Covers by Mike Ploog, Bruce Pennington, and uncredited
I like Chris Priest’s writing a lot. “An Infinite Summer” is one of my favorite SF stories. The Inverted World was one of the first serials I ever read in an SF magazine (Galaxy, in 1975 or so), and it fairly blew me away. I read Darkening Island (Fugue for a Darkening Island) at just the right age to be impressed by its non-linear narrative structure.
But for some reason, maybe because his books don’t seem to get much push in the US, I haven’t been following him lately. Recently I read his first novel, Indoctrinaire, which had some good ideas but ultimately was pretty obviously a first novel, and no better than OK. I have just now read what I believe to be his fifth novel, A Dream of Wessex (US title The Perfect Lover), from 1977. This is a very interesting novel, and a pretty good read.
The basic idea is quite “Priestian,” a (very little) bit reminiscent of Indoctrinaire: in the near future of 1977 (1985), a research project is set up whereby a group of people sort of “pool” their unconsciousnesses and create a realistic world 150 years in the future. Ostensibly this is to explore what might be done to reach a more pleasant future. The dreamed future is set on “Wessex,” which is the western part of England after it has been separated from the mainland by earthquakes, with the new channel roughly along the path of the river Stour.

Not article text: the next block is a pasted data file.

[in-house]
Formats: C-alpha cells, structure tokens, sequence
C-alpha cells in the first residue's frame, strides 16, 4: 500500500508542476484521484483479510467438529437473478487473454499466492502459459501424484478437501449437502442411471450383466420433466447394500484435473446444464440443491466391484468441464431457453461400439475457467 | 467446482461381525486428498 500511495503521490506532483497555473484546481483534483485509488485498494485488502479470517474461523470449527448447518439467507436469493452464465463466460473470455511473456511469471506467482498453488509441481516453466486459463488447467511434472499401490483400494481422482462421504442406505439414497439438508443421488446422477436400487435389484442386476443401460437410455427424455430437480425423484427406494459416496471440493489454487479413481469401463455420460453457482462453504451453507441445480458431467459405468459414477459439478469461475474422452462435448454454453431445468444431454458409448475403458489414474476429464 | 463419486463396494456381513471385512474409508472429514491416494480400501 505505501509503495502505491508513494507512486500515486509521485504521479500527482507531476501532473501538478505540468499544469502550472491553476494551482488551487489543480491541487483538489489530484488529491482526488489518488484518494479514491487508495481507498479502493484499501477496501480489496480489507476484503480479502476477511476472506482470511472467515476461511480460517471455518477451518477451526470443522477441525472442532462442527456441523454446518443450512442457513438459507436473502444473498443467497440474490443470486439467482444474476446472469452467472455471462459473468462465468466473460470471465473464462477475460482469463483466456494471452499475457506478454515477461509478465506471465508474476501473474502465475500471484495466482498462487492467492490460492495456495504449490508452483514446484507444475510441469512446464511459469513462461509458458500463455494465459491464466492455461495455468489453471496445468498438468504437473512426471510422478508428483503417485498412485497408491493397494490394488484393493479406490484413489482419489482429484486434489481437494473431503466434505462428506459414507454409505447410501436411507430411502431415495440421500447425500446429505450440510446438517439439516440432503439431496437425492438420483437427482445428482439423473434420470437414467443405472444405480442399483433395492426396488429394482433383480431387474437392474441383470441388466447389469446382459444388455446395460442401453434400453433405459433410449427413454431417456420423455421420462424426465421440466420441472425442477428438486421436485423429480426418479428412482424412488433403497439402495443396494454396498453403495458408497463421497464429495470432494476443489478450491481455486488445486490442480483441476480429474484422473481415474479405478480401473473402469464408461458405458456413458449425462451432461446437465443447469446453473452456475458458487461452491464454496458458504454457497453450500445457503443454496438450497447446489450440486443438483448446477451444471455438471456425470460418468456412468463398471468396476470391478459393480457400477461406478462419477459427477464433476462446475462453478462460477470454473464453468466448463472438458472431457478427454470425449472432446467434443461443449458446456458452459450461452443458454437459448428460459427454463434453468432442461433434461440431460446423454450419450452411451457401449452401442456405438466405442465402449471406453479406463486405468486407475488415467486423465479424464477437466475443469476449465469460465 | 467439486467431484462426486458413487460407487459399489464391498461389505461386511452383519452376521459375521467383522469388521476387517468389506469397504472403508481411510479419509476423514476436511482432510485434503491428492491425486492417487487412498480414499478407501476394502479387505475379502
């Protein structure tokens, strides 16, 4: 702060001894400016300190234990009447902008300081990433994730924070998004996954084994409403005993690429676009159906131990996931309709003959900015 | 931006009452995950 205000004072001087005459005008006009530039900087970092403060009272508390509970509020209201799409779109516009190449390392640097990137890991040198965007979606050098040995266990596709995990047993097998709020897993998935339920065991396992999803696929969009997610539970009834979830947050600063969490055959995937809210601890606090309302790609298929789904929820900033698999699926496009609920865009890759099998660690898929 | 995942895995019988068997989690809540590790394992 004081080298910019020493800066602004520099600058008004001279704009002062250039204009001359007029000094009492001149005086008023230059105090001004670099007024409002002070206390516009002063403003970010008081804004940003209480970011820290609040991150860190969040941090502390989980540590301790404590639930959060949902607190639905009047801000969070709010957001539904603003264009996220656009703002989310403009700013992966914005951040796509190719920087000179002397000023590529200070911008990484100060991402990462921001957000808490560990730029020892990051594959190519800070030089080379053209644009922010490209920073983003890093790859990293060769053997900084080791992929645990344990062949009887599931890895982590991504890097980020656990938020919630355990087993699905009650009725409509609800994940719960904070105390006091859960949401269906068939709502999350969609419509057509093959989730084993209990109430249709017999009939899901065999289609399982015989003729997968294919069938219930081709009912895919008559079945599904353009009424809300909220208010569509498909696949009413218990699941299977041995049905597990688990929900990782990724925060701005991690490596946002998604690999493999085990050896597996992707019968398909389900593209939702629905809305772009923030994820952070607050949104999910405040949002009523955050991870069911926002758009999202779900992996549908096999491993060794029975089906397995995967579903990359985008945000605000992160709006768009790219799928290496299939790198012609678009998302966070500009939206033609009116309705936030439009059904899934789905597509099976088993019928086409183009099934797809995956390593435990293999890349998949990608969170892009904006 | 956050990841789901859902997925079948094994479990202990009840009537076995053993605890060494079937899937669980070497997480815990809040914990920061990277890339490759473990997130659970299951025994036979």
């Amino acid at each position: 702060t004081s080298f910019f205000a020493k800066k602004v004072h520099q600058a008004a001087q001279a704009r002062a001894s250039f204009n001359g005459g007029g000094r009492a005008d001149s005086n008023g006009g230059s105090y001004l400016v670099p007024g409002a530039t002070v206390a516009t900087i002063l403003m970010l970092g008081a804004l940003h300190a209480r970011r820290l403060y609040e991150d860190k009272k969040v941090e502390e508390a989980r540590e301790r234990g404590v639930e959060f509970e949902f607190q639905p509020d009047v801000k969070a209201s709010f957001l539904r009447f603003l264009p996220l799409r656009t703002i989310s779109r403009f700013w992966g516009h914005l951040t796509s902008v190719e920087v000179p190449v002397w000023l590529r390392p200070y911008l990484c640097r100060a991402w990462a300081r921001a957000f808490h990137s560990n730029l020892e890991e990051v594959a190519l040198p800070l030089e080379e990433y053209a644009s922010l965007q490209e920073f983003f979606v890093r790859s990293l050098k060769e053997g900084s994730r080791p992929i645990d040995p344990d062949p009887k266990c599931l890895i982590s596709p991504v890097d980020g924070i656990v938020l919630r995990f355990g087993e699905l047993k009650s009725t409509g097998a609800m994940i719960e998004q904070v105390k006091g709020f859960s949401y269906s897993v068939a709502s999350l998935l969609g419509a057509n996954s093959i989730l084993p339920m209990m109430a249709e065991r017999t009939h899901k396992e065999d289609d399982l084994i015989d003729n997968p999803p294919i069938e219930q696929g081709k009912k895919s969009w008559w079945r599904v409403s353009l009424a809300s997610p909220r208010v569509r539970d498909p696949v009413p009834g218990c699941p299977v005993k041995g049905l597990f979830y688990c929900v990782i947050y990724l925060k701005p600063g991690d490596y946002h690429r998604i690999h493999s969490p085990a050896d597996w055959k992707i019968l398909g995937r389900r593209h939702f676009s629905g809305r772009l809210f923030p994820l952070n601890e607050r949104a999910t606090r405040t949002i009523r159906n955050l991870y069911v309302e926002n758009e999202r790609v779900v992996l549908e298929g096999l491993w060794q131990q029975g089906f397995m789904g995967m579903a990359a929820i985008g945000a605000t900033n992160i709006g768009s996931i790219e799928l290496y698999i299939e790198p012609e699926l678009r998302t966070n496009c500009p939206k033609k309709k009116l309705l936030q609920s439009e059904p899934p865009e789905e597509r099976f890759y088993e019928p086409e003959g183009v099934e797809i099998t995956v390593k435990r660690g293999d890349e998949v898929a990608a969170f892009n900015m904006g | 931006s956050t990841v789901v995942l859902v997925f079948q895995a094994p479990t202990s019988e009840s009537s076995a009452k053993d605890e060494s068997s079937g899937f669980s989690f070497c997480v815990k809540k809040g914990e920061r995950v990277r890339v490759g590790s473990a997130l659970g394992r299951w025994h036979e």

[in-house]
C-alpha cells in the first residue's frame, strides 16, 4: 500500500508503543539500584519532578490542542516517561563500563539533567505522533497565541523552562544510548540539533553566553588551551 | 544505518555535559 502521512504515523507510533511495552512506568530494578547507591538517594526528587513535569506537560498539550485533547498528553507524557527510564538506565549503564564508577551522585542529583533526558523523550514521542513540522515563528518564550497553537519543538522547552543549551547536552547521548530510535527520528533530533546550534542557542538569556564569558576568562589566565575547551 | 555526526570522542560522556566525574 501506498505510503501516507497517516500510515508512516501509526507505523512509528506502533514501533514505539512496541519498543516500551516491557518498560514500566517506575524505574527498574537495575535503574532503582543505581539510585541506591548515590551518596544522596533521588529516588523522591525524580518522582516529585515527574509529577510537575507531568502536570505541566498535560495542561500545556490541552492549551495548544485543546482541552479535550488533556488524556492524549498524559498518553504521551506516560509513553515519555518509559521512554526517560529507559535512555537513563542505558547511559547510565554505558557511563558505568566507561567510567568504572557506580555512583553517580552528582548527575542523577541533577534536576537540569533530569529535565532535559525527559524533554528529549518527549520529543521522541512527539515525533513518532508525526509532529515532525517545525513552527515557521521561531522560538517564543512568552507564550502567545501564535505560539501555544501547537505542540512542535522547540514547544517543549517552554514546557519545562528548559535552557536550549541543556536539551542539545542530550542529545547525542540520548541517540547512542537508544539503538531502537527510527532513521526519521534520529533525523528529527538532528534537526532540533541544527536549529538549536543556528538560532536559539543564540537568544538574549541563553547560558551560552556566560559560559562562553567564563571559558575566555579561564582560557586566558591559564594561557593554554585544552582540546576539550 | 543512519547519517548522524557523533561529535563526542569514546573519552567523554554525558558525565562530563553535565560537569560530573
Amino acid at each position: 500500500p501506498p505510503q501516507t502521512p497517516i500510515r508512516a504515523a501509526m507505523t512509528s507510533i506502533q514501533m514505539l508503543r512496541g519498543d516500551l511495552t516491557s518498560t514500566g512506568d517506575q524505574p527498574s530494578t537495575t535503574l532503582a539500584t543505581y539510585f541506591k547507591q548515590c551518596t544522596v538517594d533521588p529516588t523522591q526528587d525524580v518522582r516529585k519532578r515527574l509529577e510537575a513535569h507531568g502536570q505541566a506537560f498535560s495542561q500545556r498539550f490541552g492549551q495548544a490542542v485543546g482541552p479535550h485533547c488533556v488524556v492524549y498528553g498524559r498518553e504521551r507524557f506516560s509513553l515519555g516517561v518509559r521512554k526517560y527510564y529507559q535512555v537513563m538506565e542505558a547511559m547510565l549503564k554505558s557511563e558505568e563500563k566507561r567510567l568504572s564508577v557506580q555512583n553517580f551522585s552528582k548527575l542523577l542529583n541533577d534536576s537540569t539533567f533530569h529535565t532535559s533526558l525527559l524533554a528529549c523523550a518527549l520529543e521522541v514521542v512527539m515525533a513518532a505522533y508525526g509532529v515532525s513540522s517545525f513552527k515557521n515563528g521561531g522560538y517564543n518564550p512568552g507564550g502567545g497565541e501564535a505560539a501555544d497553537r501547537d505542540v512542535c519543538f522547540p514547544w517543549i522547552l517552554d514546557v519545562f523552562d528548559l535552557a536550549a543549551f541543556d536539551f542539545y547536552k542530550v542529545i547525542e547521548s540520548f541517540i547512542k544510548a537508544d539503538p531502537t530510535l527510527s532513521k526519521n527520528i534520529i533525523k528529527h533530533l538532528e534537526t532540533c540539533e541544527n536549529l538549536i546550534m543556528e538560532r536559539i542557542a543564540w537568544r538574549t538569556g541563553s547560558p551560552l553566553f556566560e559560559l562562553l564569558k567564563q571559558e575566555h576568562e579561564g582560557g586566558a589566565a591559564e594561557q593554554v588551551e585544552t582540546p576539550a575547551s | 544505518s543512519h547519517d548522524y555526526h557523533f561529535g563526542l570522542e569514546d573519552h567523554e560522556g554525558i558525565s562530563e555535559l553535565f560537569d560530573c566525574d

Cover by Walter Bachinsky
All of England is communist, and part of the Soviet sphere, while the US is Islamic. (The notion that this is a more pleasant future, or realistic, is one on which one’s mileage may vary.) The “dreamers” all have alter-egos in Wessex, and they return periodically to report. But one of them, David Harkman, has never returned. Another, Julia Stretton, goes looking for him, while she also worries because her abusive former lover has maneuvered his way onto the project.
Julia and David fall in love in Wessex, but all is threatened when Julia’s lover begins to change the parameters of the future world. The idea is a bit barmy, I think, but it’s appealingly solipsistic, as well. The idyllic scenery of Wessex is well-evoked, and the resolution is very nicely handled. A different, but very interesting, book.